By Julia Love, San Jose Mercury News (TNS)
CUPERTINO, California — You will soon be able to participate in cutting-edge medical research — from the comfort of your iPhone.
At a hotly anticipated event focused on its new smartwatch earlier this month, Apple surprised attendees by unveiling ResearchKit, a new software platform that taps the power of the iPhone for medical research. Researchers can design apps that use the iPhone’s accelerometer, microphone, gyroscope and GPS to gather information about a subject’s health, and you can start contributing to science by simply downloading the apps.
It remains to be seen whether ResearchKit will revolutionize medical research: Some are concerned about the reliability of information that users self-report on their iPhones, and others note that people who own pricey Apple gadgets don’t exactly mirror the rest of the population. And while Apple stresses that the data will be secure, users may still need to think twice before sharing sensitive medical information with an app in an age of incessant breaches.
Nevertheless, with iPhones flying off the shelves, ResearchKit opens up a new frontier for medical researchers, who have long struggled to find enough participants for their studies and keep them on board. MyHeart Counts — an app developed at the Stanford University School of Medicine that evaluates how patients’ activity levels influence cardiovascular health — had been downloaded 52,900 times in the United States and Canada as of Friday morning, just four days after its release, according to the university. More than 22,000 users who downloaded the app had consented to the study.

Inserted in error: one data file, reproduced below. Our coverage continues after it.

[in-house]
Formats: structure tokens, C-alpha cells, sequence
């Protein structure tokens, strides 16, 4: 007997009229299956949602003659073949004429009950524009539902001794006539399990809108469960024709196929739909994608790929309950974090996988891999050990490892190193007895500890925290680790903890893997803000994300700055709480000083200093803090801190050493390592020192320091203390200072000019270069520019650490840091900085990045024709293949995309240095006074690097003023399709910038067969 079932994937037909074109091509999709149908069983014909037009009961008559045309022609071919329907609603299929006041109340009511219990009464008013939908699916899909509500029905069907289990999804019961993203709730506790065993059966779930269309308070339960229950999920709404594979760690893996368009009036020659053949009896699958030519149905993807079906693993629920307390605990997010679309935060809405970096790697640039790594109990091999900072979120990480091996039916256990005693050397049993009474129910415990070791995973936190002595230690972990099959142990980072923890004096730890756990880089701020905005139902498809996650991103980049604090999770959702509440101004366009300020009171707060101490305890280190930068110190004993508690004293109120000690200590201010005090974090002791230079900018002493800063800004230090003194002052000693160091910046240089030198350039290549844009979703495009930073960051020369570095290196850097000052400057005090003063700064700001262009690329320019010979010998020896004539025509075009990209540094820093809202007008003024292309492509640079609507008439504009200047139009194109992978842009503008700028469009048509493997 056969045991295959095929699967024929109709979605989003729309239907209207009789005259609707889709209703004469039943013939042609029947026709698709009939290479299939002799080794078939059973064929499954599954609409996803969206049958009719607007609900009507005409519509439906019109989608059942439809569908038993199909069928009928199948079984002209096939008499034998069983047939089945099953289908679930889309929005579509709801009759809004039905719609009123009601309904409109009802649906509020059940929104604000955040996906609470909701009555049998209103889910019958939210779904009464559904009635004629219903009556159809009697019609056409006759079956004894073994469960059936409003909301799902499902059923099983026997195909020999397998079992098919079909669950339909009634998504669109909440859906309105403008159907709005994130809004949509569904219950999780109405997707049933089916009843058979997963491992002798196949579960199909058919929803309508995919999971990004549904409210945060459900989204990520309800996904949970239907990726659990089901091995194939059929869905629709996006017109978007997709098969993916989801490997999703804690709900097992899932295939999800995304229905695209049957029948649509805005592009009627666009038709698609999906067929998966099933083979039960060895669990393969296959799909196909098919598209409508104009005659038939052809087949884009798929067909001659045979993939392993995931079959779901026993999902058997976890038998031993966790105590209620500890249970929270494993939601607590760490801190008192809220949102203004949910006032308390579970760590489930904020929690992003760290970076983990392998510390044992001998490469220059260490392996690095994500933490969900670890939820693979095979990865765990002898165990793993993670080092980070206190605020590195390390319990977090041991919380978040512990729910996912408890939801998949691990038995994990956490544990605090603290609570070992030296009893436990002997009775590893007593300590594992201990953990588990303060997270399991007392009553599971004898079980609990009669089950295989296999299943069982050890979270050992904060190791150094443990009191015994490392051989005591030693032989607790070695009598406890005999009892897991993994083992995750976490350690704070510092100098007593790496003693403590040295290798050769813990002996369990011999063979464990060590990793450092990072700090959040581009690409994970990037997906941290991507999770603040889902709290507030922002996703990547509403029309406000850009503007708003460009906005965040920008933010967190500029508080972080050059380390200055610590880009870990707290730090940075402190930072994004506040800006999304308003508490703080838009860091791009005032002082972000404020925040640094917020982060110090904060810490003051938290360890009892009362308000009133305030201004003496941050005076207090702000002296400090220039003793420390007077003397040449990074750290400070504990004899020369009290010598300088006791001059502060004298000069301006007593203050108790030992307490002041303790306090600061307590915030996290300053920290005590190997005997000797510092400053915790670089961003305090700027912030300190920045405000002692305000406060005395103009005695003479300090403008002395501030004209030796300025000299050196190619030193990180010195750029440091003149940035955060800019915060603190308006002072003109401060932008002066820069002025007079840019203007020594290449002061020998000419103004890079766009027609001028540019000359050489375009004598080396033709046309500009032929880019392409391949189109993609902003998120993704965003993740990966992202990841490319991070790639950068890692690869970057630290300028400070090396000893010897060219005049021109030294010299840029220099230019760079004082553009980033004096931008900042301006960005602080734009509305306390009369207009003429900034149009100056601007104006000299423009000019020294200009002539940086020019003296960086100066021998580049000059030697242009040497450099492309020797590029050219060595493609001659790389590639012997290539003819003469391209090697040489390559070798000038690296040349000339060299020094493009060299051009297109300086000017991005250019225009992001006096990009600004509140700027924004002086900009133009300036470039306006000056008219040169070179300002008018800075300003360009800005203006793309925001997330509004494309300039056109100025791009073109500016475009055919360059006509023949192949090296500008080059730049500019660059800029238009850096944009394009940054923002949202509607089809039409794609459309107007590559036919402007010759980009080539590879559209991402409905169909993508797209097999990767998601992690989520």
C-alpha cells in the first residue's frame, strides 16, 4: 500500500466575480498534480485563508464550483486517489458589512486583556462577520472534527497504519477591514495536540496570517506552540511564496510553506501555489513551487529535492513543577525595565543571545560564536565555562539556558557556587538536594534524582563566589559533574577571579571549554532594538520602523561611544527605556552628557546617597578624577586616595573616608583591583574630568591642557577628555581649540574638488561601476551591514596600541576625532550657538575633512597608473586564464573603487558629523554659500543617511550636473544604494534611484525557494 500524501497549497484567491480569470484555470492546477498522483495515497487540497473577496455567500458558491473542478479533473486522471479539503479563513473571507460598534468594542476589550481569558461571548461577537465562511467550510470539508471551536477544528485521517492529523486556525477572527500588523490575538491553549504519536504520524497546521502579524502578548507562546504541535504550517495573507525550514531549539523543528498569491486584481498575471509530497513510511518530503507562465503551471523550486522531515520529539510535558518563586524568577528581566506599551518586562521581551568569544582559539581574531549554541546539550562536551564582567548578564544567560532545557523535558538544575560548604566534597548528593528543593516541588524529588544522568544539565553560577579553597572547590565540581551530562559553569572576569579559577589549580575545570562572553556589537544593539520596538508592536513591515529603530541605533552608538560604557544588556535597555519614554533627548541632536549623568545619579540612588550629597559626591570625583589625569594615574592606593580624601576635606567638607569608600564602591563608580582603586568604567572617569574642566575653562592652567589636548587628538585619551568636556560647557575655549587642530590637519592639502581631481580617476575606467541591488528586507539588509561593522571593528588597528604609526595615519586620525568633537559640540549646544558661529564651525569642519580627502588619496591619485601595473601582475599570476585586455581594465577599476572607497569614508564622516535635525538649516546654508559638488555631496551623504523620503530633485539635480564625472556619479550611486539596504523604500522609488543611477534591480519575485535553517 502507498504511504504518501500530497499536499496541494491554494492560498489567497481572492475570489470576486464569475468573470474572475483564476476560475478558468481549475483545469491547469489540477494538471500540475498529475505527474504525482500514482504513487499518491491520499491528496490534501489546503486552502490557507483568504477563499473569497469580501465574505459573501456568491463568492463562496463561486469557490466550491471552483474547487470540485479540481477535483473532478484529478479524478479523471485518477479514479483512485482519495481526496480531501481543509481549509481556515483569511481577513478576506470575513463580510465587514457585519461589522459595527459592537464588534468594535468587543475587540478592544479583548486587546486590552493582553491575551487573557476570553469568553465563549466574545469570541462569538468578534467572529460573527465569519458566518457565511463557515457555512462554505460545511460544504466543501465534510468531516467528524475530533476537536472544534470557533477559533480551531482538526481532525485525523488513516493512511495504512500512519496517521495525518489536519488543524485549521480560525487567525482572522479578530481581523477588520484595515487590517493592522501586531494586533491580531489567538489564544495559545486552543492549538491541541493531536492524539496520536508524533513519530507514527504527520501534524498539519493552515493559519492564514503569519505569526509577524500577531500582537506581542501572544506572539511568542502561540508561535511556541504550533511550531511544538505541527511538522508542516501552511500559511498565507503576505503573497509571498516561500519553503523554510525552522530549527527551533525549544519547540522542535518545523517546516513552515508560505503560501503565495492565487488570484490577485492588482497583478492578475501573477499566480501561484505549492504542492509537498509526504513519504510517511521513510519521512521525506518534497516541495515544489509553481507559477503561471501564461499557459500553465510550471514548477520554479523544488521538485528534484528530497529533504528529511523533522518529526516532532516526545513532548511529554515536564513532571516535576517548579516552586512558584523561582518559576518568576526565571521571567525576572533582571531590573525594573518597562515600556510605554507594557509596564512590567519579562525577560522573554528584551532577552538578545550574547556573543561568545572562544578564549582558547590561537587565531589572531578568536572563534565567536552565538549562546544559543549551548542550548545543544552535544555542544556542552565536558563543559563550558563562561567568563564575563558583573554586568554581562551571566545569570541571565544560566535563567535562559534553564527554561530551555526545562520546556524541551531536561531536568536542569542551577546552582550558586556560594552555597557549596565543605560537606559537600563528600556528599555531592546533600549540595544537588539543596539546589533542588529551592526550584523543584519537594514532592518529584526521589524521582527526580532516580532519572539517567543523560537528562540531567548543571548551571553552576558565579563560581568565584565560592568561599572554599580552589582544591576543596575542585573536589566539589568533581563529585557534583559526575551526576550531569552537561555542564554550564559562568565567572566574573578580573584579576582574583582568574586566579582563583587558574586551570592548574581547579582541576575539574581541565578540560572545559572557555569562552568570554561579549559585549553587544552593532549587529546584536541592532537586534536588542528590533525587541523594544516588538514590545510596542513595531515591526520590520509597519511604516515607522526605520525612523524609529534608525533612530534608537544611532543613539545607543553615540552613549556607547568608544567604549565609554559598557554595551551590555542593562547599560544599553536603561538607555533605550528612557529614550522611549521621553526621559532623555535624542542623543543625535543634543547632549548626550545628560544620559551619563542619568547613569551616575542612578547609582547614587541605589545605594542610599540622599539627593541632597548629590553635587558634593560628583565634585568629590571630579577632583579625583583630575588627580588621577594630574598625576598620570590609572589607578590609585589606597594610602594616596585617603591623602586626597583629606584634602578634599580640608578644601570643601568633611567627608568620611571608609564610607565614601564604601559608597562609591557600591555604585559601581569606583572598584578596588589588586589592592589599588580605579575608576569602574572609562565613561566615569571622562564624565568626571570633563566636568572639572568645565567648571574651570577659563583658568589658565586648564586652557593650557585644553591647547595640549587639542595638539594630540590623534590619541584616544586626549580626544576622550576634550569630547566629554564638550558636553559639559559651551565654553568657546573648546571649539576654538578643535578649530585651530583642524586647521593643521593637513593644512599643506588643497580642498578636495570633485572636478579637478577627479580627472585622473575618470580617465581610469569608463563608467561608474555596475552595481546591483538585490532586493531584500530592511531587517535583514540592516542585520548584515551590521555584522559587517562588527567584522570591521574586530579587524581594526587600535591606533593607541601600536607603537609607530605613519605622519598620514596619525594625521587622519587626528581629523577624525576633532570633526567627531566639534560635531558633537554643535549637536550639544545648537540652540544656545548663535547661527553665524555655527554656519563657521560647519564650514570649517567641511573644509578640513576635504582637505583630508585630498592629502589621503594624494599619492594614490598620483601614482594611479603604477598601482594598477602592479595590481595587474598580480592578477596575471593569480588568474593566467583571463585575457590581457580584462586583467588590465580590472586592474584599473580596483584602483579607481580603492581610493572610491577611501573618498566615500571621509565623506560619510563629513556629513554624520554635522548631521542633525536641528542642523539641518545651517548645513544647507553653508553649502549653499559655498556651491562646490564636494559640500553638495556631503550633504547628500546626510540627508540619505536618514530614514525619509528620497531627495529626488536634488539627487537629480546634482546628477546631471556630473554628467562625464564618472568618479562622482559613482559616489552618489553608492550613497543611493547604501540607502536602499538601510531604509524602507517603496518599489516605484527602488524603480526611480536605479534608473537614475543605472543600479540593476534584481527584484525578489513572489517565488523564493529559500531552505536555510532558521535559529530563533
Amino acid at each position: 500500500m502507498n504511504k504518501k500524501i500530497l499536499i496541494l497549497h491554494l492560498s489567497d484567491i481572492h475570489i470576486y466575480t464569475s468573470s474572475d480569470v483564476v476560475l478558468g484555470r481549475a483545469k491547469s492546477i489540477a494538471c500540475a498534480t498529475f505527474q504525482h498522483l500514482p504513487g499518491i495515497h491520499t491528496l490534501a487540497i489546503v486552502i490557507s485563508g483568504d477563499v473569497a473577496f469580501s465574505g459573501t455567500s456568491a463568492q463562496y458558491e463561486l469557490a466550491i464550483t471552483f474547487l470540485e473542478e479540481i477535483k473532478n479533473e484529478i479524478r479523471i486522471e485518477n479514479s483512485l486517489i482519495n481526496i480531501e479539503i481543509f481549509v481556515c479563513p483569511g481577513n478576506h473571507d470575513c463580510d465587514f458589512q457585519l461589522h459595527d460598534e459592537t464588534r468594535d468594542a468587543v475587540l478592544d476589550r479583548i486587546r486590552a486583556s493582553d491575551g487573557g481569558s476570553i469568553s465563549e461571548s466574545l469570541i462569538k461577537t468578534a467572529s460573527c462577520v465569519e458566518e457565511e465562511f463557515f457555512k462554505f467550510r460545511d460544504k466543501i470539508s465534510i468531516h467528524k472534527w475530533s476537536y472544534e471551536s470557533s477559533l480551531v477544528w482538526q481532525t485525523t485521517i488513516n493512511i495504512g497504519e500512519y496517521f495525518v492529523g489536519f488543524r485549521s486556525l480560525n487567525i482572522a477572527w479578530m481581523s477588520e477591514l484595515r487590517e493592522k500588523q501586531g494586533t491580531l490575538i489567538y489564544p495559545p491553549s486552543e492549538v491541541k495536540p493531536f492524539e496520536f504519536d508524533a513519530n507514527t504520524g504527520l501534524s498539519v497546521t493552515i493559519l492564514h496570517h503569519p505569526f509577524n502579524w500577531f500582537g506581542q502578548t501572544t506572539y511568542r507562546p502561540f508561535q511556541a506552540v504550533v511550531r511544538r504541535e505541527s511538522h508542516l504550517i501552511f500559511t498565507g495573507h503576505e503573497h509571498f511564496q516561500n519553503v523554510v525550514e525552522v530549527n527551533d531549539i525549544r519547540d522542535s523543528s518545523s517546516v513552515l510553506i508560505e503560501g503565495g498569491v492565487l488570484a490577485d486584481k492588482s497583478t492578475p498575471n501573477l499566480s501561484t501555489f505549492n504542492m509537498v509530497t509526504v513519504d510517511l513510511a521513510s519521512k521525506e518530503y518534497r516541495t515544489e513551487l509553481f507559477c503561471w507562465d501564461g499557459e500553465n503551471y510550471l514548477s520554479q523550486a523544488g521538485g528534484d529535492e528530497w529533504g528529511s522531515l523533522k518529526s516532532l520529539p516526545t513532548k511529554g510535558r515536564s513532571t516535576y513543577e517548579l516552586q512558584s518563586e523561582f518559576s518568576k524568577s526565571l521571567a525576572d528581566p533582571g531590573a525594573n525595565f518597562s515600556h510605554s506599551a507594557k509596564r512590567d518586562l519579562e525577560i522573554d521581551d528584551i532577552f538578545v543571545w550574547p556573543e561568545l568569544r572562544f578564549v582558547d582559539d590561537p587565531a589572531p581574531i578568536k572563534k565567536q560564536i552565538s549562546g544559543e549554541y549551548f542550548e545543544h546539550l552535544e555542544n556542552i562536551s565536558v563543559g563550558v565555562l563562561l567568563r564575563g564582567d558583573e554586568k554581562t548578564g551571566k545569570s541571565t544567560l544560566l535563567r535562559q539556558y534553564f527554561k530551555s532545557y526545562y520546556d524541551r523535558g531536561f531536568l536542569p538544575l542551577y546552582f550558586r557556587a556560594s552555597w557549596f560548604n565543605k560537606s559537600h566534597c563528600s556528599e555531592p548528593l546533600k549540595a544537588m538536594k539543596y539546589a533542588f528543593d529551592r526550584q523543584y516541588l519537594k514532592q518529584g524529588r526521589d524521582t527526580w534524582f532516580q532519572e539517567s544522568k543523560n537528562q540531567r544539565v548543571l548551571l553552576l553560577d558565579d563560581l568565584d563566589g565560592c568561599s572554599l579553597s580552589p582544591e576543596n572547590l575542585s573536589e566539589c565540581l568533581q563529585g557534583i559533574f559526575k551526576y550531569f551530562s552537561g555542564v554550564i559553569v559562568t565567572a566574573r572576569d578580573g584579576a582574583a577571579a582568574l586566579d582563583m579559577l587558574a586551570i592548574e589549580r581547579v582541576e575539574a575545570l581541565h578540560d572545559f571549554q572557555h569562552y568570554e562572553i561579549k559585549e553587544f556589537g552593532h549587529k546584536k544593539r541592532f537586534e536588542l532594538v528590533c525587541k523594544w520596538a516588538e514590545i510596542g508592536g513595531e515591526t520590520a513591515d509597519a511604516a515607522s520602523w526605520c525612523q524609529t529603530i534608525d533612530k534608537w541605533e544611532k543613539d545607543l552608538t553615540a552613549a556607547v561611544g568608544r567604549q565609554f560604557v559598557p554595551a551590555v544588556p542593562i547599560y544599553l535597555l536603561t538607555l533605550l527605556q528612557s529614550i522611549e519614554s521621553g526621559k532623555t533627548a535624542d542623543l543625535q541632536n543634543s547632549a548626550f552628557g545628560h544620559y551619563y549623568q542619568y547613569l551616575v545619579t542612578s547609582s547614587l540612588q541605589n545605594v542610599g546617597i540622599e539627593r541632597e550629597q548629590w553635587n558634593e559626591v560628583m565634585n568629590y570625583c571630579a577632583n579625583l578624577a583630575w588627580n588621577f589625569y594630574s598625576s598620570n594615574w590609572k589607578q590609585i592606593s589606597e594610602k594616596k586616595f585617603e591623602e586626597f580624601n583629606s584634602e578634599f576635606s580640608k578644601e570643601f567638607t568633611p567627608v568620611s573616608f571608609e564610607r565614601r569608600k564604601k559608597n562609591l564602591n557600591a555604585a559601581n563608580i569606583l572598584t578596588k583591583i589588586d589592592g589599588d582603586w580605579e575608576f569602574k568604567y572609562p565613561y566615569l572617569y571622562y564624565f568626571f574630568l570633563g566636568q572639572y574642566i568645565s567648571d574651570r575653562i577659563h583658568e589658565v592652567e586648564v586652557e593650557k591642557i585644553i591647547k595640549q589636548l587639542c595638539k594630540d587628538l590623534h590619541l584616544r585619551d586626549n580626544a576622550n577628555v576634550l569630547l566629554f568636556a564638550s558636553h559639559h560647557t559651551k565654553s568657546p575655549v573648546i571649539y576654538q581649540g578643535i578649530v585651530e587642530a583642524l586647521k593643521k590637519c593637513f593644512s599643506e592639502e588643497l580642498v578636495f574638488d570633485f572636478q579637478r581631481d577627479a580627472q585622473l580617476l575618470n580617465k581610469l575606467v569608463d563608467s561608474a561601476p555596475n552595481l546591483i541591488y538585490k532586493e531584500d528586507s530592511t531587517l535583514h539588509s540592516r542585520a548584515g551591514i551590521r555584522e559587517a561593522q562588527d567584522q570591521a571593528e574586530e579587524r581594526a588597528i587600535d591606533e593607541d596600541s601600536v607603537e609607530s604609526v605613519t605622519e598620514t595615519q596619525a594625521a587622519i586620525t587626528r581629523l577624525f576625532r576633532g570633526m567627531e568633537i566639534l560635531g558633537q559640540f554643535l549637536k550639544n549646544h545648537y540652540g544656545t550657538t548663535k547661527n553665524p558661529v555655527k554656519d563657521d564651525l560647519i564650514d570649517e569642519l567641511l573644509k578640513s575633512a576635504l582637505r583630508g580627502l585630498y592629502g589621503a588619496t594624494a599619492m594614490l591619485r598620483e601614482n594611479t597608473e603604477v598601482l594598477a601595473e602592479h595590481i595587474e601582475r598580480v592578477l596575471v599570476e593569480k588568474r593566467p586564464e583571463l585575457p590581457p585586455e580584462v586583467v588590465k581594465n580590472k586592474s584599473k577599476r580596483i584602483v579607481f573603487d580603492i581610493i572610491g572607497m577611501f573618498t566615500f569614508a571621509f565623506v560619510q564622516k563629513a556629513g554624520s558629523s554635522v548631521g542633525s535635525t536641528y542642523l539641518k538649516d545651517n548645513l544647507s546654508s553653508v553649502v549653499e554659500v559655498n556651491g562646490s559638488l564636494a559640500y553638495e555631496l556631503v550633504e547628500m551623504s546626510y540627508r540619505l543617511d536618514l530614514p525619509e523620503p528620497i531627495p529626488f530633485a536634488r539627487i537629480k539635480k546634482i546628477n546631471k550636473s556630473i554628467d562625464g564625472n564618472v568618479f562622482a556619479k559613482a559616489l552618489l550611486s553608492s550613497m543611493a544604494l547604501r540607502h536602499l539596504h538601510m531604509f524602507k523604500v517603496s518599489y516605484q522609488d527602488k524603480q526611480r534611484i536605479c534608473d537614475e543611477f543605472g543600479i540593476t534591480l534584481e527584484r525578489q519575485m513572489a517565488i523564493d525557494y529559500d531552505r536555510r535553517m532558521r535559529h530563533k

Stanford cardiologist Mike McConnell, the principal investigator on the MyHeart Counts, said such reach is critical for a study on cardiovascular health.
“Cardiologists have a little bit of an odd perspective on all this because we know heart disease and stroke is still the No. 1 killer,” he said. “We tend to think of everybody we see as our prevention patient.”
After downloading MyHeart Counts and reviewing the consent information, participants are asked to carry their phones with them as much as possible to track their activity, in addition to taking a six-minute walking test. Over the next few months, researchers plan to expand the study to measure how effectively different techniques encourage people to become more active, McConnell said. The app works with the iPhone 5s, 6, and 6 Plus.
Participants are not compensated for their time, but Stanford tries to repay them with information about their heart health, McConnell said. The app gives participants a score that measures their risk for heart disease or a stroke, which they can compare to the ideal score for their age range.
“If you’re asking people to donate data, we certainly want to give feedback on how they’re doing relative to the different guidelines,” McConnell said.
McConnell said the Stanford team is still fine-tuning the technology to ensure that the iPhone’s perceptions of “moderate” and “vigorous” exercise are in line with conventional wisdom.